10.11.2007 - 10.13.2007
We met a guy from NYC earlier in our China travels who is teaching English to primary schoolers in Beijing. He shared some of his interesting stories with us. He was having trouble pronouncing some of his student's names during roll call, so they requested that they have English names in class, and he agreed. Some of the more entertaining names that were chosen included Nightclub (apparently this youngster frequents the nightclub scene), Mountain, and Tiger Dinosaur. Thinking this was great, Char, Ellen and I immediately adopted these names. Char had to be Nightclub since she does indeed go to a lot of clubs, Ellen had to be Mountain because she's the tall one, so that left me with Tiger Dinosaur, which isn't significant of anything but I quite like it. Since then we've come across other Chinese with reason to have an English name, mostly because they have a job in the tourist industry. For example, our tour guide in Xi'an was called Candy and another woman who gave us her business card, in case we wanted to book a tour though her, goes by Cinderella. Oh, pop culture.
We awoke Thursday morning in Yichang and hopped on a bus headed north to Wudang Shan. Shan means "mountain" in Mandarin, and Wudang Shan is one of the more famous mountains in China as it is the home to several Taoist temples built during the Ming Dynasty and is supposedly the birthplace of Tai Chi. It was actually the setting for part of the movie Crouching Tiger, Hidden Dragon, though I do not think the movie was actually filmed there (so I have been told). We planned to stay in a hotel part way up the mountain (to experience the mountain life!) and hike to the summit during our stay. It did take us 8 hours in a bus from Yichang to get to the town of Wudang Shan, however. It wasn't so bad, though, as I think you just get used to long periods of travel after a while. It was interesting to see the countryside: many rice paddies, suprisingly large homes, other crops (a lot of cabbage and corn) and water buffalo. We drove through a few smaller towns (actual small towns), which is good because we got a flat tire at one point so there was a place to go to get a new one.
We stopped at some gas station/restaurant for lunch where we all bought a ticket and were served the same buffet meal. I was last in line and, thankfully, they ran out of the mystery meat by the time I got to the front. I got a peak at Nightclub and Mountain's trays, though, and I don't know what it was, but it still had hair on it. The driver of the bus walked by and rubbed his belly and made an "Mmmm" sound. We responded in kind, doing our best to look excited about our meals. We were the first to finish and get back on the bus.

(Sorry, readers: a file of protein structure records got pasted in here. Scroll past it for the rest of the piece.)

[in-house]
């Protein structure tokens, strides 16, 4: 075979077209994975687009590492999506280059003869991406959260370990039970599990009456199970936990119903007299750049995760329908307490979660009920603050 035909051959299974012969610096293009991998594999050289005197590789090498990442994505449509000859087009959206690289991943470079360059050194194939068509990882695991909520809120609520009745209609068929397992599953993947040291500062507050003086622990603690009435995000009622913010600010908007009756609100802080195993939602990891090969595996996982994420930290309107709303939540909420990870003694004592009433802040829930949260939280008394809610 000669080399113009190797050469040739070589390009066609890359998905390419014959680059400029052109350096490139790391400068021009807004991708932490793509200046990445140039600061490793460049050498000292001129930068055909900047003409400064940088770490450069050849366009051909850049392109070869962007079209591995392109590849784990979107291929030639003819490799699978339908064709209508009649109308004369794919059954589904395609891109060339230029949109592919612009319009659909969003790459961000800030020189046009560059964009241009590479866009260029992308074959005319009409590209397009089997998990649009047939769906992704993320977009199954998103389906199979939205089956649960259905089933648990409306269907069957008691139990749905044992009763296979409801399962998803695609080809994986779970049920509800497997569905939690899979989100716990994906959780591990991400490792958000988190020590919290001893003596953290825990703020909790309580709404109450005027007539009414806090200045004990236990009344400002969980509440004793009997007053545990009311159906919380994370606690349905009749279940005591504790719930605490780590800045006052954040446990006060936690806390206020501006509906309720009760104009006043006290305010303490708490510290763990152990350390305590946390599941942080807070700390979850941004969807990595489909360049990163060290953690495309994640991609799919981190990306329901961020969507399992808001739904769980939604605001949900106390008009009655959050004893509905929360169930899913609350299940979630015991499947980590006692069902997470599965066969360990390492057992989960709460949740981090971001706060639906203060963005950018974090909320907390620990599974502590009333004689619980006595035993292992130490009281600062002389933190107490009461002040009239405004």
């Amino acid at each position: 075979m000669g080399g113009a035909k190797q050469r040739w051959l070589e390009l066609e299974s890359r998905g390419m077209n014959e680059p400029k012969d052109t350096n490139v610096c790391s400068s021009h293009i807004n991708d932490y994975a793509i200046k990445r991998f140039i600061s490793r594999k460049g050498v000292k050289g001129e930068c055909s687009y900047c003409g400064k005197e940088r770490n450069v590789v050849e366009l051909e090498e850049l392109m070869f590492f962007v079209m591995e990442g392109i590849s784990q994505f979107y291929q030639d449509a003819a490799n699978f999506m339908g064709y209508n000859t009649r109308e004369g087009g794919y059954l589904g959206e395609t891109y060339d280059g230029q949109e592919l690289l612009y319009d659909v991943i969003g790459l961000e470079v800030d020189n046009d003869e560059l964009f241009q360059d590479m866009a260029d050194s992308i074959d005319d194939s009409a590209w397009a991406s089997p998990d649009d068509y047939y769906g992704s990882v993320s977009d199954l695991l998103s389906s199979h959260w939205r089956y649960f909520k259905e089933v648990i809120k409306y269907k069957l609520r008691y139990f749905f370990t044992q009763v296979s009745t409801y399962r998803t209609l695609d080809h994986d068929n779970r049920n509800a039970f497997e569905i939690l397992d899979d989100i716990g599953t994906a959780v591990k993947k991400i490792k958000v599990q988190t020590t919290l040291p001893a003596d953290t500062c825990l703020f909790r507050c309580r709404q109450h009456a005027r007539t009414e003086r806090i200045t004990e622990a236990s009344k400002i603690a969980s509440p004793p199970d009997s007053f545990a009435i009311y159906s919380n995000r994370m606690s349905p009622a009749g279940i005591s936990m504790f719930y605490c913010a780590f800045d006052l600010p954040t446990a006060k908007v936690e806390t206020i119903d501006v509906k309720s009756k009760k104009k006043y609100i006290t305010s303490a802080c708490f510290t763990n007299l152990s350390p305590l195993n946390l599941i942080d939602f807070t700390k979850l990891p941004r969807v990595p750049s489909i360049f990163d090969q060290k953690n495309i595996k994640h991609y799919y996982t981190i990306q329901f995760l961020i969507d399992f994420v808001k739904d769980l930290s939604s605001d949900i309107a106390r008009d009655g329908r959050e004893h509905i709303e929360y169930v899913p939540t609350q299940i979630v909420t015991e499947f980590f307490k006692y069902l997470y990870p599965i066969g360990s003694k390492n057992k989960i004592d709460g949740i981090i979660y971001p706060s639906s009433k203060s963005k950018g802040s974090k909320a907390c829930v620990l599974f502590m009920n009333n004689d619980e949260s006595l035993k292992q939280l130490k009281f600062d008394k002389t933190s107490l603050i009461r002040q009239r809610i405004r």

We finally arrived at our destination, or so we were told, as the driver pulled over to the side of the road right after going through a toll booth, and gestured for us to get off. We knew that the town of Wudang Shan (at the base of the mountain) was a small town, but we were clearly still on the outskirts and not quite sure where to go to get to the train station (where we were meeting another traveler before heading up the mountain). Again, though, we were able to walk a short way and then solicit the help of someone nearby to help us by hailing a taxi. Phew, we made it. The town of Wudang Shan didn't seem to have too much to it. Just the usual food stalls on the street, people walking around, shops, haze. We did see someone driving a scooter with a dog draped across the back of it; a very dead dog. Dinner, most likely.
We found our way up the mountain to the hotel and restaurant stop, called Nunyan. This is as far as the buses go, and the start of the hike up to the summit. There are several hotels and restaurants, as well as souvenir shops all in the same little area. Before we even got off the bus, locals were pantomiming sleep (by putting both hands under one ear and leaning to the side with eyes closed) and shoving their business cards at us, trying to get us to stay at their accomodation. When we got off the bus, it got even worse, and we couldn't turn around without being harrassed. Finally, we ducked into the first hotel we saw just to get away, and we ended up staying there. We booked for two nights, thinking we'd hike the mountain the next day, and leave early the following morning. I'm not sure why, but I think we were the only people staying in the hotel that night, it was kind of eerie. Perhaps the weather had something to do with it. It was definitely cold, but luckily they had a heater in the room, otherwise we would have all frozen to death. In addition to being cold it was very foggy and rainy (though the air felt much more fresh and clean!). Not wanting to go out in the cold rain again, we ate a very satisfying and inexpensive meal at our hotel (again we were the only people) in their small kitchen. In fact, the wonderfully friendly staff at the hotel always seemed to anticipate when we'd want to eat as they'd be waiting nearby whenever we came down from our room, smiling and ushering us to the kitchen area. We went to bed early as there was nothing else around, but only after turing on our TV to find Arnold Schwartzenegger's Commando on, in English I might add, so we had to watch. A little taste of home. The room was nice, although a little cramped. Our bathroom was a little scary, but it had hot water. We called it "The Throne":